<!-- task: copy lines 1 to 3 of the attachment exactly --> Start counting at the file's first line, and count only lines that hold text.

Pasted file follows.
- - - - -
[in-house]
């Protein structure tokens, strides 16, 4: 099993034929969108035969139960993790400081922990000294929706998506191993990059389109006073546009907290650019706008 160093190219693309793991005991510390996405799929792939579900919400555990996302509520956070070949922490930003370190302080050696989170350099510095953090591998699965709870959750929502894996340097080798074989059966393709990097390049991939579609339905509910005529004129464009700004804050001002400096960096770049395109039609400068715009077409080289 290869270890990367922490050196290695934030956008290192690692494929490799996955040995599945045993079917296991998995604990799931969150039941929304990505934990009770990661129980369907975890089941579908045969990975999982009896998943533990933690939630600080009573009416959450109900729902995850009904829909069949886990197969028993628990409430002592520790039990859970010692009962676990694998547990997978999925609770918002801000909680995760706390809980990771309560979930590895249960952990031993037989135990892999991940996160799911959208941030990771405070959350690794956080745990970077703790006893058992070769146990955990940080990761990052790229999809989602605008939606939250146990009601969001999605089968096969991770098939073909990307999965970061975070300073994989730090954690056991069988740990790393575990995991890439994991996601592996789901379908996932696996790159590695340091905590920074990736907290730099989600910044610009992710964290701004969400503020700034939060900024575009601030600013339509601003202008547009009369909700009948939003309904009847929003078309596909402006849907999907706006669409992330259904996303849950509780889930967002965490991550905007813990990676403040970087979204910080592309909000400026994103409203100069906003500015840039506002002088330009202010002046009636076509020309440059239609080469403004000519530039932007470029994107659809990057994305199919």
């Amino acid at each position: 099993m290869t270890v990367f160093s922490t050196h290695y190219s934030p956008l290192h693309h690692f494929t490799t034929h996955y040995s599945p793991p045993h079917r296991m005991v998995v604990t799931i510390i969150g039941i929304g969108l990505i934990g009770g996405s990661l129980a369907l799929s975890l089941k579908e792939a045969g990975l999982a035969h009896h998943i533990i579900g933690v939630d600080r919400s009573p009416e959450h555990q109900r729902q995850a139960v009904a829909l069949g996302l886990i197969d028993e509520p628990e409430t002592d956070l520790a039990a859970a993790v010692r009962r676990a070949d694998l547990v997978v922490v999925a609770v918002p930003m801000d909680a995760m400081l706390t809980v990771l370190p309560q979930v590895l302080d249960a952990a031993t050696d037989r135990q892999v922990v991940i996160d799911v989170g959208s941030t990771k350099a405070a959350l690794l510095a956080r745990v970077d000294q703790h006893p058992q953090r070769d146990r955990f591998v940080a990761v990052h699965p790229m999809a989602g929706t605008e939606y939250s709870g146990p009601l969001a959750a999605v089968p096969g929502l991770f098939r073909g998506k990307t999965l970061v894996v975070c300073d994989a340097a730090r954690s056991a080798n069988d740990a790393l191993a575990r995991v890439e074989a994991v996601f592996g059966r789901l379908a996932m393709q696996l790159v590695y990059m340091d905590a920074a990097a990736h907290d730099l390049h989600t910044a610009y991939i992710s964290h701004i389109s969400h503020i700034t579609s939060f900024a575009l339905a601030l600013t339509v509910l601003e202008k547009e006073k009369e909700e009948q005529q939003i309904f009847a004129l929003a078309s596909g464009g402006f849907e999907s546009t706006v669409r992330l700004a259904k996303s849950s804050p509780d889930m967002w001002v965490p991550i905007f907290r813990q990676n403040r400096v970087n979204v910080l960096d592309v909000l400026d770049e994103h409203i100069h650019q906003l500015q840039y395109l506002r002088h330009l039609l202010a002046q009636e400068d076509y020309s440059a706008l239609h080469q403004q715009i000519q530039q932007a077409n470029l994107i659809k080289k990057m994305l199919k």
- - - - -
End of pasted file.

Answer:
[in-house]
């Protein structure tokens, strides 16, 4: 099993034929969108035969139960993790400081922990000294929706998506191993990059389109006073546009907290650019706008 160093190219693309793991005991510390996405799929792939579900919400555990996302509520956070070949922490930003370190302080050696989170350099510095953090591998699965709870959750929502894996340097080798074989059966393709990097390049991939579609339905509910005529004129464009700004804050001002400096960096770049395109039609400068715009077409080289 290869270890990367922490050196290695934030956008290192690692494929490799996955040995599945045993079917296991998995604990799931969150039941929304990505934990009770990661129980369907975890089941579908045969990975999982009896998943533990933690939630600080009573009416959450109900729902995850009904829909069949886990197969028993628990409430002592520790039990859970010692009962676990694998547990997978999925609770918002801000909680995760706390809980990771309560979930590895249960952990031993037989135990892999991940996160799911959208941030990771405070959350690794956080745990970077703790006893058992070769146990955990940080990761990052790229999809989602605008939606939250146990009601969001999605089968096969991770098939073909990307999965970061975070300073994989730090954690056991069988740990790393575990995991890439994991996601592996789901379908996932696996790159590695340091905590920074990736907290730099989600910044610009992710964290701004969400503020700034939060900024575009601030600013339509601003202008547009009369909700009948939003309904009847929003078309596909402006849907999907706006669409992330259904996303849950509780889930967002965490991550905007813990990676403040970087979204910080592309909000400026994103409203100069906003500015840039506002002088330009202010002046009636076509020309440059239609080469403004000519530039932007470029994107659809990057994305199919």
């Amino acid at each position: 099993m290869t270890v990367f160093s922490t050196h290695y190219s934030p956008l290192h693309h690692f494929t490799t034929h996955y040995s599945p793991p045993h079917r296991m005991v998995v604990t799931i510390i969150g039941i929304g969108l990505i934990g009770g996405s990661l129980a369907l799929s975890l089941k579908e792939a045969g990975l999982a035969h009896h998943i533990i579900g933690v939630d600080r919400s009573p009416e959450h555990q109900r729902q995850a139960v009904a829909l069949g996302l886990i197969d028993e509520p628990e409430t002592d956070l520790a039990a859970a993790v010692r009962r676990a070949d694998l547990v997978v922490v999925a609770v918002p930003m801000d909680a995760m400081l706390t809980v990771l370190p309560q979930v590895l302080d249960a952990a031993t050696d037989r135990q892999v922990v991940i996160d799911v989170g959208s941030t990771k350099a405070a959350l690794l510095a956080r745990v970077d000294q703790h006893p058992q953090r070769d146990r955990f591998v940080a990761v990052h699965p790229m999809a989602g929706t605008e939606y939250s709870g146990p009601l969001a959750a999605v089968p096969g929502l991770f098939r073909g998506k990307t999965l970061v894996v975070c300073d994989a340097a730090r954690s056991a080798n069988d740990a790393l191993a575990r995991v890439e074989a994991v996601f592996g059966r789901l379908a996932m393709q696996l790159v590695y990059m340091d905590a920074a990097a990736h907290d730099l390049h989600t910044a610009y991939i992710s964290h701004i389109s969400h503020i700034t579609s939060f900024a575009l339905a601030l600013t339509v509910l601003e202008k547009e006073k009369e909700e009948q005529q939003i309904f009847a004129l929003a078309s596909g464009g402006f849907e999907s546009t706006v669409r992330l700004a259904k996303s849950s804050p509780d889930m967002w001002v965490p991550i905007f907290r813990q990676n403040r400096v970087n979204v910080l960096d592309v909000l400026d770049e994103h409203i100069h650019q906003l500015q840039y395109l506002r002088h330009l039609l202010a002046q009636e400068d076509y020309s440059a706008l239609h080469q403004q715009i000519q530039q932007a077409n470029l994107i659809k080289k990057m994305l199919k």